Baiting is allowed for deer hunting. Hunters may hunt for deer while in a tree, on the ground or in a structure and from any height and any distance from the bait pile. Hunters should check with the landowner or administrative agency before placing bait on their hunting area as baiting is not allowed on properties such as national wildlife refuges.

Decoys and Electronic Devices

  • Persons may hunt with the aid of deer decoys statewide in those zones open for deer hunting only during the Fall Bow, Permit Bow and Winter Bow seasons. When carrying or moving deer decoys for the purpose of hunting, persons must wear a fluorescent orange hat or outer garment consisting of at least 200 square inches of fluorescent orange material, which shall be visible from all sides as currently required for firearm deer hunting.
  • It is unlawful to hunt for deer with the aid of an electronic calling device or any device that casts a beam of light upon the deer.

Bag Limits

  • For all seasons except Six-day Firearm, properly licensed and permitted hunters are limited to taking one antlered buck per season, regardless of the number of antlerless, zone-specific permits purchased, when applicable.
  • Bowhunters may take two antlered deer legally on a bow or all-around license, one antlered deer each during the Fall Bow and Winter Bow seasons. Hunters who want to pursue and harvest an antlered deer during the Permit Bow Season must purchase an Antlered Buck Bow Permit valid only when used in conjunction with the zone-specific antlerless Bow Permit. For permit purchasing deadline, see Deer Season Permits.
  • Bowhunters may now take antlered deer with their bow during the Six-day Firearm season, provided that they have a current and valid firearm license in addition to an archery license, or have an all-around sportsman license. Bow hunters who bag an antlered deer during the Six-day Firearm Season with their bow must use the transportation tag for the Six-day season from their firearm or all-around license only.
  • Firearm hunters legally may take two antlered deer during the Six-day Firearm Season on a firearm or all-around license. Hunters will receive a supplemental tag upon checking in their first Six-day Firearm Season buck, allowing the pursuit and harvest of a second buck. Hunters who want to harvest an antlered deer during the Permit Shotgun or Permit Muzzleloader seasons must purchase an Antlered Buck Shotgun or Antlered Buck Muzzleloader Permit, valid only when used in conjunction with the zone-specific antlerless Shotgun or Muzzleloader Permit. If hunters who take a second antlered deer during the Six-day Firearm Season, their Shotgun Permit Season bag limit is then restricted to antlerless deer only. For purchasing deadlines, see Deer Season Permits.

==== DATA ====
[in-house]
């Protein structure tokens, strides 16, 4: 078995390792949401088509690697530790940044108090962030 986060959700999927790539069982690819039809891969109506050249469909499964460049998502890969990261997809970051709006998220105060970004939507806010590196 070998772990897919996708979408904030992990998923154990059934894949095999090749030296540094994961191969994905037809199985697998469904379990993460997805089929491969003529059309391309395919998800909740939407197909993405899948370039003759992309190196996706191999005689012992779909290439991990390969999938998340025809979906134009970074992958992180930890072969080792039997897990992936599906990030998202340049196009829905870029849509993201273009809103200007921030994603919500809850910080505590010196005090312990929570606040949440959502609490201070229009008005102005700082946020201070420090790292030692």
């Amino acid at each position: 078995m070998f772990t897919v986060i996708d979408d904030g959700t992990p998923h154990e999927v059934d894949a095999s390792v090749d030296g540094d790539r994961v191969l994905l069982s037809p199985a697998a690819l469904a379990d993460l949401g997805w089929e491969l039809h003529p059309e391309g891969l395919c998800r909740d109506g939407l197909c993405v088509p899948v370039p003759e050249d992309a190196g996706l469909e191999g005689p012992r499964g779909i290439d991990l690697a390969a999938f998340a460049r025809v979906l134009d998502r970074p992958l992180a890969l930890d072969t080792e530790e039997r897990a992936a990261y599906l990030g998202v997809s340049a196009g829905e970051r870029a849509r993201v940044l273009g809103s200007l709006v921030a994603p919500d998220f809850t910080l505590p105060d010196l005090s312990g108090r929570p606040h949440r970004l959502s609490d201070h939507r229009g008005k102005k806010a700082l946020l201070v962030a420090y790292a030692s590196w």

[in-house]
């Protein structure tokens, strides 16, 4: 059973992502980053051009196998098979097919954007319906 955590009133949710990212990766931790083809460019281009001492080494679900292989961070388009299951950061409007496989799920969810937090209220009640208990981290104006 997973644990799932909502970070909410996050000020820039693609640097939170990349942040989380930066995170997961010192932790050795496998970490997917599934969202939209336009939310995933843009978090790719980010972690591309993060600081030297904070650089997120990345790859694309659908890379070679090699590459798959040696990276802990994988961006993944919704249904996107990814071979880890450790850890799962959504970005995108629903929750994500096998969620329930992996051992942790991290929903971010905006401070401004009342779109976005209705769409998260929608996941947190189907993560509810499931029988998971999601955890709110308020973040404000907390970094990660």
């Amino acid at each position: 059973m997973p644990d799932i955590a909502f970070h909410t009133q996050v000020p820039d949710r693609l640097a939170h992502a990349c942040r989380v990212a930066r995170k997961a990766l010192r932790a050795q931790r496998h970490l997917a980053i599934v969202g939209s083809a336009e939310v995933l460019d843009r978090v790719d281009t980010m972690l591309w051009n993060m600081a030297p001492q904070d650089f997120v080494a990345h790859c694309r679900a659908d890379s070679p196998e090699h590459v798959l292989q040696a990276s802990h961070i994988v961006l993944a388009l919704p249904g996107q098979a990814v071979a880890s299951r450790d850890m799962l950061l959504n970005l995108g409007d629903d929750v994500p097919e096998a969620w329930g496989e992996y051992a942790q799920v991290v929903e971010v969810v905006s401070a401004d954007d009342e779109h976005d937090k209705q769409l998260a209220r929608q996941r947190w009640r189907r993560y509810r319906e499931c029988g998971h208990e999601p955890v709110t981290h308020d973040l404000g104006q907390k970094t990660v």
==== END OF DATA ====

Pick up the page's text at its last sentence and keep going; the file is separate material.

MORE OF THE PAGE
• Remember, although two antlered bucks may be taken during the Six-day Firearm Season, when that occurs, the antlered buck bag limit for the Permit Shotgun Season is then zero. Hunters may choose: take either two antlered bucks during Six-day Firearm Season, or one antlered buck during Six-day Firearm Season and one antlered buck during Permit Shotgun Season (while possessing an Antlered Buck Permit.) The antlerless bag limit for these permit seasons will be one, two or unlimited depending on the zone and season. See Regulation Sets.
  • Note: Only one deer at a time may be taken during any permit season even if you possess both an antlered and antlerless permit, except in those zones in Regulation Sets 6 and 8 where two deer at a time may be harvested during the Permit Shotgun and Permit Muzzleloader Seasons.
  • Two deer may be taken at a time in Zones 5, 7, 8, 9, 10, 11, 12, 13, 14, 15, 17, 19, 25, 36, 38, 39, 40, 41, 42, 48, 49, 50, 51, 54, 56, 57, 58, 64, and 66 and 68 during the Permit Shotgun and Permit Muzzleloader seasons (in those zones open for both of those seasons) until the season concludes. See Regulation Sets.
  • Additional antlerless deer may be taken under the Deer Management Assistance Program (DMAP). For more information, see Licenses, Permits & Stamps and Farmer Regulations.

Firearms, Bows and Ammunition Legal for Deer Hunting

Season(s)

Weapon Type

Gauge, Caliber or Draw Weight

Projectile(s)

Firearm sights;
Bow releases

Fall Bow
Permit Bow
Winter Bow

Bow: long, recurve, compound or crossbow.